WE Knife Double Helix S35VN/Ti
Everyone here knows about WE at this point -- if not for their prominence in the knife industry, then because they make the majority of Drop's house branded knives. And a lot of people may recognize this knife already -- it's the Double Helix, which has garnered some prestigious awards and words of praise from across the knife industry for its innovative design. WE's probably the number one knife manufacturer in China.
This knife's lock is called a 'slide lock', and in some ways it's very much like an axis lock. In other critical ways it is very unlike an axis lock -- it's in the middle of the knife, the lockbar is fitting into a notch milled into the curve of the tang, not resting against a raised section of the tang, and where an axis lock is fit with two bent pieces of wire called Omega Springs on the inside of the knife to give it its tension against the lockface, the Slide Lock springs are on the outside of the knife -- that gray metal lollipop shaped thing. There's one on either side, and to disengage the slide lock you have to pull back on both sides of the lockbar, which tensions the spring.
The spring without tension:
The good news is, it works like a precision instrument. The S35VN blade rolls like a bank vault -- I haven't taken this knife apart to verify it what the bearings are. At first I thought they must be thrust bearings because of the smoothness of the roll, but the more I fiddle with it the more I think it's regular ball bearings. It's beyond a grav drop knife in any case -- you retract the lockbar, and the blade drops free of the handle so quickly you expect there to be a ton of play in the pivot. But there isn't any.
So it's got a cool, functional, but very different design. No production American knives I know of that come with any form of axis lock are rolling on bearings like this -- every single one I have utilizes PB washers. It's got a beautifully milled blade, top grade hardware, lots of cool little touches here and there, and is the only axis-like locking knife that I've seen a premium Chinese knifemaker sell.
And I've had it for weeks, and seen no mechanical problems at all. Very well made.
But I don't pocket it. I think it's cool and well made and it indeed demonstrates serious design and manufacturing chops for WE, but it doesn't go in my pocket.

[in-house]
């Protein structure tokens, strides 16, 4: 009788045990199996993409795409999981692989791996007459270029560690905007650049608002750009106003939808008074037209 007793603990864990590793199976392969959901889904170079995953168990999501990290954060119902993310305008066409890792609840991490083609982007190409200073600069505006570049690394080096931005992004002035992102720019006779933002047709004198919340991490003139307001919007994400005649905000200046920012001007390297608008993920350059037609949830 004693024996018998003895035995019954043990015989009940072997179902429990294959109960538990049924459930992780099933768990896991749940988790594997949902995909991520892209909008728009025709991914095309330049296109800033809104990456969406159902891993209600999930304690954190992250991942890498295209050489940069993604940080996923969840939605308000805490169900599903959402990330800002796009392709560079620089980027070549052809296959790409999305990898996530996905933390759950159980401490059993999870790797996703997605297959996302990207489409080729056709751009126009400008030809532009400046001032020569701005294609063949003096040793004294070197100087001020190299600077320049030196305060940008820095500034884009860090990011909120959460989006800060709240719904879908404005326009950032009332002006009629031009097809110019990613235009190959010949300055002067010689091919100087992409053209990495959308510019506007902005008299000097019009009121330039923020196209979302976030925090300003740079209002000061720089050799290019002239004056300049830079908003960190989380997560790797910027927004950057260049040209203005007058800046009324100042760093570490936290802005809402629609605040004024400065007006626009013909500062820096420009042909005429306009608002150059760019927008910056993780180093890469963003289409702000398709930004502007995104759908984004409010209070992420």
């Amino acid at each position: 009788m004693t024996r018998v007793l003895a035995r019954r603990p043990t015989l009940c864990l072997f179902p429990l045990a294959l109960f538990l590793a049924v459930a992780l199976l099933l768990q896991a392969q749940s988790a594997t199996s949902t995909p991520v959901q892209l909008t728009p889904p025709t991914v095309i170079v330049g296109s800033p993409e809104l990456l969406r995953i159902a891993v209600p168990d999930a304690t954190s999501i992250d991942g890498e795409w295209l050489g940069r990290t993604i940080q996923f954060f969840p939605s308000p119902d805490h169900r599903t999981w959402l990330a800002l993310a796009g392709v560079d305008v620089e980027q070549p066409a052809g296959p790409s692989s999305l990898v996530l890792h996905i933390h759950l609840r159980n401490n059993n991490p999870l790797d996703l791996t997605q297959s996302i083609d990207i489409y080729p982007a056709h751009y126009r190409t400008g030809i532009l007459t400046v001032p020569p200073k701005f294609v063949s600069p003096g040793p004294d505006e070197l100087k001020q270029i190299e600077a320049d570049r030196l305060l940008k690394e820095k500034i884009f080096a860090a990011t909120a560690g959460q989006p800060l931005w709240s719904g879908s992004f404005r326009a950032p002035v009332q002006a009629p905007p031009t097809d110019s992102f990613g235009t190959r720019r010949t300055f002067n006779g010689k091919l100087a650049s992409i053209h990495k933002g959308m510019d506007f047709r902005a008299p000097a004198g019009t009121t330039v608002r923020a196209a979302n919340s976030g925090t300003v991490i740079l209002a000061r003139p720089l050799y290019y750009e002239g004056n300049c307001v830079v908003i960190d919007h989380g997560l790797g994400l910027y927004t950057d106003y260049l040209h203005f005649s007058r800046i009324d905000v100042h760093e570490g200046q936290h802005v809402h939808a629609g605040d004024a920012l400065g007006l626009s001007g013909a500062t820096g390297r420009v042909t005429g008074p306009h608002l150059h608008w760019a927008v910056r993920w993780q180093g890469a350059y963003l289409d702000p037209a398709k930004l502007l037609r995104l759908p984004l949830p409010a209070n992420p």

So what gives?
The Double Helix is the knife version of a concept car, and at the end of the day those are nearly always better as testbeds for new technologies than they are as daily drivers. That's the case with this knife -- it's cool, it does something in a new way, and flaunts the company's manufacturing prowess. WE probably needed to make something like this just as a demonstrator that they were going to make cool knives that didn't depend on Western patented tech. But as cool as the Double Helix is, it's a bit thick for a WE -- a millimeter or so thicker than a Griptilian, which isn't a thin knife, and the DH has no bevel to the all metal handle, and that makes it much less comfortable in the hand. And the spring tension is extremely high on the Double Helix compared to a standard axis lock -- and not by mistake. It has to be. The lockbar has to work much harder to stay in the notch of the Double Helix and hence keep the knife locked open than it does with an axis lock. The latter gains tremendous benefits in leverage from being further away from the pivot, and because the shear force can't move in the same direction the axis lock slides, and can with the Double Helix, the spring of the Double Helix needs to handle a much heavier load. All of that put together means that a knife with a sliding Double Helix lock is either going to take more force to actuate than an axis lock, or it will be less effective than one, pick your poison, and WE quite rightfully went with a safer design.